National Rally: France's far-right approve name change

France's Marine Le Pen hopes a rebrand will show that her far-right party can be "a party of government"

France's far-right National Front, trying to shake off its reputation for racism that has tinged the party for decades, approved a name change Friday as it seeks new momentum under leader Marine Le Pen.

Party members backed the scrapping of the National Front name in favour of National Rally at a congress in Lyon, southeast France.

"Homage to the National Front, long live the National Rally," Le Pen said to gathered activists, who voted 81 percent in favour of the new name, with a 53 percent turnout.

In a nod to the 48 percent of members who opposed a rebranding in a survey last year, the party kept its distinctive flame logo -- which Le Pen's father and party founder Jean-Marie Le Pen borrowed from the neo-fascist Italian Social Movement, one of his main inspirations.

Le Pen said the name change "closes a chapter in the history of our national movement which opened a little more than 45 years ago, but it is better to open another one which, I believe, will be no less glorious".

Referencing Italy's new anti-establishment government, she said people in Europe are "waking up", adding the populist coalition was a "reason for hope".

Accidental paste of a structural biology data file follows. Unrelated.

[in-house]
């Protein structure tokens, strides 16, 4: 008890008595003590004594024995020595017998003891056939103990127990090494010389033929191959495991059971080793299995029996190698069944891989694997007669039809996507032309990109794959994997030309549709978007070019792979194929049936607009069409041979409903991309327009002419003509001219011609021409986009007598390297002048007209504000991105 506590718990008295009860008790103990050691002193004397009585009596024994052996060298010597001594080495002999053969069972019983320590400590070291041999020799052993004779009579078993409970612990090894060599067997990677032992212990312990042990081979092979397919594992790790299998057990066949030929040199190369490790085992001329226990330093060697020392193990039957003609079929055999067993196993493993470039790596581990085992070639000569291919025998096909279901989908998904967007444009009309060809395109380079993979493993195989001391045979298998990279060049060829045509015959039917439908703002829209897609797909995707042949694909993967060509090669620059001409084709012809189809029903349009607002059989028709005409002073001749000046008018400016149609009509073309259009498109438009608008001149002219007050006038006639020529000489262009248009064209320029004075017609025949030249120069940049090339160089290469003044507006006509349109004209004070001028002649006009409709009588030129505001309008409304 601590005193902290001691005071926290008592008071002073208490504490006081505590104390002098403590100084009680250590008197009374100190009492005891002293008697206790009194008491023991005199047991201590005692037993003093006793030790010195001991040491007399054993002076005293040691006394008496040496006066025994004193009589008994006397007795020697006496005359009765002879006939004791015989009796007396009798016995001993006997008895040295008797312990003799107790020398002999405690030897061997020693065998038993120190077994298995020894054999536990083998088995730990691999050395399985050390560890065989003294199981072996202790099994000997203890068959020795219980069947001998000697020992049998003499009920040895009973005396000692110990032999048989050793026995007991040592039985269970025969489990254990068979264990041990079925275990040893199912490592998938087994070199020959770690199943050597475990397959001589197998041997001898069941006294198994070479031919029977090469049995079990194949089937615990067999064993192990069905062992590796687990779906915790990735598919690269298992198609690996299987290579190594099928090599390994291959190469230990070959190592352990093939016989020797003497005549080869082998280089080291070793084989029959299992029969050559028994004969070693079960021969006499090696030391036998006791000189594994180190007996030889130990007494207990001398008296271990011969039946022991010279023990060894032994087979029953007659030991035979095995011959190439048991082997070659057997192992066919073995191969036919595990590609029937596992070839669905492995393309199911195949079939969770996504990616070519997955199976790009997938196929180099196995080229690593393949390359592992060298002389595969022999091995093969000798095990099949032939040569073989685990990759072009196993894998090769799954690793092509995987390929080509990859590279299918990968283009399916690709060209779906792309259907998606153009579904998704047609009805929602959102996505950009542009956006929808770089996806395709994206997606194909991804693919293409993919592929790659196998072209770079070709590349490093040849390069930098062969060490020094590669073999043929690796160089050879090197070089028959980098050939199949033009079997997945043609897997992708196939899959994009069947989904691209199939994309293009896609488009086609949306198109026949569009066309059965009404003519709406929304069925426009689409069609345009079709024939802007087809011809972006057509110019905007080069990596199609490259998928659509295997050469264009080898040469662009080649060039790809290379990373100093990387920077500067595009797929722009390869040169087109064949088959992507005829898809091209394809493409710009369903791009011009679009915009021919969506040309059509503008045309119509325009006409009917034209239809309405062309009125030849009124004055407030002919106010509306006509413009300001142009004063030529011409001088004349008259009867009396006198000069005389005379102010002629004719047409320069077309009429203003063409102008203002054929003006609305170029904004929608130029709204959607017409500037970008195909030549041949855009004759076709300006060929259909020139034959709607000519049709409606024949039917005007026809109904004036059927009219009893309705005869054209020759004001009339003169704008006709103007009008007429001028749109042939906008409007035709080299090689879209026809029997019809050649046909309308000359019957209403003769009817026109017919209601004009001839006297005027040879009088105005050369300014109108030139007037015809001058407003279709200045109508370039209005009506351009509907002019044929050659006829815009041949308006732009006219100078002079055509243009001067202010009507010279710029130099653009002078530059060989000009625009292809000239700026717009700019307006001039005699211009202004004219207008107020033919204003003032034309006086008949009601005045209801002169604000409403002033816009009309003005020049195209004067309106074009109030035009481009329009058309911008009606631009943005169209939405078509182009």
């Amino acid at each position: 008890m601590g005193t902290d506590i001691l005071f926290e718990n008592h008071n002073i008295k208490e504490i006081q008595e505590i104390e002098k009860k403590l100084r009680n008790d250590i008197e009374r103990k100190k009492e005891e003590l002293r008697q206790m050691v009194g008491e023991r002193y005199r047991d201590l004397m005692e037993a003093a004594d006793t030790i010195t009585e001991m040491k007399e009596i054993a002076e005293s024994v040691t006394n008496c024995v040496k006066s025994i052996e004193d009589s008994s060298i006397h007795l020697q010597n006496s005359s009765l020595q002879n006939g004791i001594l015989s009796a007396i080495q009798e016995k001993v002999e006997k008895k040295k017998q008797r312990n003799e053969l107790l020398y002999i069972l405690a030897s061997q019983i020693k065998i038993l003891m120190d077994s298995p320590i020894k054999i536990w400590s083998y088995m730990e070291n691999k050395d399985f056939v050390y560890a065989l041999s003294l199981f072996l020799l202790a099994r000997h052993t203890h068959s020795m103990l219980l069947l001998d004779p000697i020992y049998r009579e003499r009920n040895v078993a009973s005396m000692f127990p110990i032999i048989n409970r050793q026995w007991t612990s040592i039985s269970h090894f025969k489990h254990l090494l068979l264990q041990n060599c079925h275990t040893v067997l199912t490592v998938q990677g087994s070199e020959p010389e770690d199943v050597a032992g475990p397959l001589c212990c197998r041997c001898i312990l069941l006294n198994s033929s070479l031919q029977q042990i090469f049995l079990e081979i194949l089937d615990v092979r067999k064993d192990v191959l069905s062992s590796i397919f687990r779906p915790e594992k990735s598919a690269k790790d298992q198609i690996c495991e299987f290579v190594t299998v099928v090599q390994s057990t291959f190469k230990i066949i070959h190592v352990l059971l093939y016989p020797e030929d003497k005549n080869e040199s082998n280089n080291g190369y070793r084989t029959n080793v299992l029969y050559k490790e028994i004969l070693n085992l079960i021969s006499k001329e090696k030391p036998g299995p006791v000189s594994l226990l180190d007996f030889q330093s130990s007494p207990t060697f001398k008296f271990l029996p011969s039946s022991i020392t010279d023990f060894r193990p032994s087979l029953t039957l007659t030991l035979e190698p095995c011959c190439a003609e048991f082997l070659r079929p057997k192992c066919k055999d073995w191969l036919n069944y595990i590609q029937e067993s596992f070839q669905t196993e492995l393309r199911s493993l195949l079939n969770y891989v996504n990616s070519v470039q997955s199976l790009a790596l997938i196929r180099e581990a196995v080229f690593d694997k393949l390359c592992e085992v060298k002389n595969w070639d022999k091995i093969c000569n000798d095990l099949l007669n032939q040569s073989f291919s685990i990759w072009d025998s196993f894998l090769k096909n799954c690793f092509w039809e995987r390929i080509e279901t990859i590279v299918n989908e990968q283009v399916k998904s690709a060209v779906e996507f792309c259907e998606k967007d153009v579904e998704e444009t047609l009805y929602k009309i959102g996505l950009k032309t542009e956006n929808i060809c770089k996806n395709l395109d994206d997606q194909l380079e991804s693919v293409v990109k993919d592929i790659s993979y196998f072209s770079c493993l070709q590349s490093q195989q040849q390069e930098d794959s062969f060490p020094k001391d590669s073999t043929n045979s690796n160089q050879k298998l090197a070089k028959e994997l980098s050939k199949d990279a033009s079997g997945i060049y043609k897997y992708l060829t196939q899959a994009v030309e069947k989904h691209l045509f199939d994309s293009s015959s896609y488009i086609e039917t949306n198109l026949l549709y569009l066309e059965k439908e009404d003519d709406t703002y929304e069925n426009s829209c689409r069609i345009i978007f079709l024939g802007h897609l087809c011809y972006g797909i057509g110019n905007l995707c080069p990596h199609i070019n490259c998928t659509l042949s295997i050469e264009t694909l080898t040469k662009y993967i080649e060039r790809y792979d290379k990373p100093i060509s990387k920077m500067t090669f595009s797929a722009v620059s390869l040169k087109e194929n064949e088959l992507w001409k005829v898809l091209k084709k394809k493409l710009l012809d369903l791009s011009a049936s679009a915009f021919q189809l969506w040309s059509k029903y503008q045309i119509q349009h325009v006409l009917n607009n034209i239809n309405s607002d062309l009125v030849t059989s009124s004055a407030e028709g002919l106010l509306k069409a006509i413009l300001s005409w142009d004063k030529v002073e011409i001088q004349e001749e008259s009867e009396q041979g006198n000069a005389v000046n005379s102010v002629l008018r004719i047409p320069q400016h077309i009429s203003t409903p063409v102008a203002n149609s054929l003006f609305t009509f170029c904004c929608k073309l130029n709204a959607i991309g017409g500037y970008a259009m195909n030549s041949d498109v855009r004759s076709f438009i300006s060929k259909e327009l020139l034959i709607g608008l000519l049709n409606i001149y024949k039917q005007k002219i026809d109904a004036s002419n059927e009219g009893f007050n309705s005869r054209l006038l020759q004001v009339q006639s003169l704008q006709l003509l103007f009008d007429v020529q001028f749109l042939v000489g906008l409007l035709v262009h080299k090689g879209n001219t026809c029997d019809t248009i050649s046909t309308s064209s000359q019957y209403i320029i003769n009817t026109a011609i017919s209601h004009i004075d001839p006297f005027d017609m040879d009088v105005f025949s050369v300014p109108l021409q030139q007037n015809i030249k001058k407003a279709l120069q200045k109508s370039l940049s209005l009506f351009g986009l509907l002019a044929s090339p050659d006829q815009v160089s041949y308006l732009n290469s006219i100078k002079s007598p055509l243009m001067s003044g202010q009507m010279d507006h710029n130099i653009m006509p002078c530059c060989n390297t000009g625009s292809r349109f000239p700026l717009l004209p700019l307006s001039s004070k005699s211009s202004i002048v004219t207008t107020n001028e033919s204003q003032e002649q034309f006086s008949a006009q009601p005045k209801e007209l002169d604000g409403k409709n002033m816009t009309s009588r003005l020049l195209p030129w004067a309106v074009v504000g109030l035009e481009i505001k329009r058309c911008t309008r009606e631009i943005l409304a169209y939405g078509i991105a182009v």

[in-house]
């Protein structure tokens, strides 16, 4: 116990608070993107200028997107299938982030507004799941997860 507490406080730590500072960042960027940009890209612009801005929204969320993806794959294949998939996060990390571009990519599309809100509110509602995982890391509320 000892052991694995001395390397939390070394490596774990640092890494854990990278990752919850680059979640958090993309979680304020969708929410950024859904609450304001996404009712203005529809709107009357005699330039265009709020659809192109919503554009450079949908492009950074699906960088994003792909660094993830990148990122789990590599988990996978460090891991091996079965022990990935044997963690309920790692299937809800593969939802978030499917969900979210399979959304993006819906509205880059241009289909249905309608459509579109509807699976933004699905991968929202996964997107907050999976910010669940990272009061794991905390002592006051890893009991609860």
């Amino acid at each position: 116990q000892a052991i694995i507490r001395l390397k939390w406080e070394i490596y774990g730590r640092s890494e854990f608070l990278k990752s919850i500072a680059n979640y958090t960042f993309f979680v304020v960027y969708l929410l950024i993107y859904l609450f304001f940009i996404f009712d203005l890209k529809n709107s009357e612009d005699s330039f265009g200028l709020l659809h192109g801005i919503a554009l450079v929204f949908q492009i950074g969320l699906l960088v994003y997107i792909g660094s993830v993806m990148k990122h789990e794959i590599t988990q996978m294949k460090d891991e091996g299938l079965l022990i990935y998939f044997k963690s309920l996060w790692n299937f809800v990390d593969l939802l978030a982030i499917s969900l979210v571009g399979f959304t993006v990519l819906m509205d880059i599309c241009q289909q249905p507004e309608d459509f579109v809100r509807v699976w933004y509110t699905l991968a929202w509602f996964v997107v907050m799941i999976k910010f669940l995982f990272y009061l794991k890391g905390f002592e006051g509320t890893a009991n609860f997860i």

Le Pen is aiming to draw voters who back her conservative, anti-immigrant and eurosceptic agenda but who might have been turned off by the more incendiary views of her father.

Marine had already kept the Le Pen name off her campaign posters last year, and even her niece Marion Marechal, seen as a rising rightwing star, has stopped using the Le Pen name.

Jean-Marie Le Pen was eventually kicked out by his daughter over his repeated anti-Semitic comments, part of her efforts to portray the party as a mainstream and viable governing force.

Yet Marine has struggled to regain her footing since a stinging defeat by Emmanuel Macron last year, despite winning 34 percent of the vote -- a record for her party.

She has faced financing problems as well as criminal charges for tweeting pictures of Islamic State atrocities and over the alleged misuse of European Parliament expense funds.

More recently she has been trying to win over leaders of other rightwing groups ahead of European Parliament elections next year, so far without success.

Even some party lawmakers have abandoned her, including MEP Bernard Monot, who quit Thursday criticising the focus on only "security, the fight against terrorism and immigration".

France's Marine Le Pen hopes a rebrand will show that her far-right party can be "a party of government"